Trains (not planes or automobiles) in Upper Chehalis

I was trying to figure out a long, complicated and obscure Lower Chehalis word by comparisons with nearby languages when I came upon a Chinook Jargon loan into Upper Chehalis Salish.

railroad tracks

M. Dale Kinkade’s 1991 Upper Chehalis dictionary has on page 131:

Pai-a-tsik’-tsĭk-cu-was “its door, ME its road”

(I’ve bolded the CJ part.)

“ME” indicates that the source for this form is Myron Eells’ 1885 manuscript vocabulary of Upper Chehalis. The “cu-was” part is pure Salish.

I’m inclined to think Dale’s gloss of this sequence of hyphenated syllables as “its door” is unlikely. Read on.

Paia-a-tsik’-tsik (literally ‘fire wagon’) can easily mean either “train” or “automobile” in Chinook Jargon varieties.

But in 1885, autos weren’t part of the landscape; the only fire wagons were steam locomotives.

Doors on cars are a very important feature, since you have to constantly open and close them in the operation of the vehicle.  On trains, not so much.

Here is where I need to change your life (thanks, Paula Poundstone), with a very cool fact about Salish languages.  They have one and the same word for “door” and “path/road”.  Which makes a ton of sense, doesn’t it?  This word is the “cu-was” bit in Upper Chehalis, where the “S” at the end makes it mean ‘its door; its road’.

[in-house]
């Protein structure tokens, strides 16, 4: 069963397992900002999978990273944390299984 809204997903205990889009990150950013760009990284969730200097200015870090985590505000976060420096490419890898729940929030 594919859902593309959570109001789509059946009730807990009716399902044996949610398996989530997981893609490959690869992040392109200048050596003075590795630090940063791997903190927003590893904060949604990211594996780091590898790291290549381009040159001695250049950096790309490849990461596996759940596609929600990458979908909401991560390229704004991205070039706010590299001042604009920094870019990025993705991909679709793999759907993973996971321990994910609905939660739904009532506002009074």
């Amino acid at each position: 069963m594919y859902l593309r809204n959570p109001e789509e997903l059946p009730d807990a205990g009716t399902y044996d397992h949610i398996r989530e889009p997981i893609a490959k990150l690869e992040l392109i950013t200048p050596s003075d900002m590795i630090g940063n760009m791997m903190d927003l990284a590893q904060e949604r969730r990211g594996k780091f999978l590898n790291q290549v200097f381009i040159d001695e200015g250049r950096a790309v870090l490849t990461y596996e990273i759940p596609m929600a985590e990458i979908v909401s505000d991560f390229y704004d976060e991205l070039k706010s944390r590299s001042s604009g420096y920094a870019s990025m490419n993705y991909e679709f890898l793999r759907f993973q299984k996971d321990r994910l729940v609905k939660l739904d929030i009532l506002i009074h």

So the phrase I quoted from Dale’s dictionary clearly means “railway”, “railroad tracks”–literally “train’s road”.

The value of today’s lesson is threefold:

  1. You will find unexpected Chinook Jargon data tucked away in the funniest places if you have eyes for it.
  2. You can always find an excuse for referencing one of your favorite movies (“Stand by Me”) 🙂
  3. Serendipity is a force to be reckoned with: my day so far has included a radio story on the 20th anniversary of River Phoenix’s death (he’s pictured above) as well as our surprise find of non-cross-referenced Chinook Jargon material in Dale’s dictionary — both items relating to railroads. Plus my friends’ excellent NYC band, Versus, sang a song about River Phoenix. Plus they’ve played shows in northwest Oregon, the setting of “Stand by Me”.

I could go on…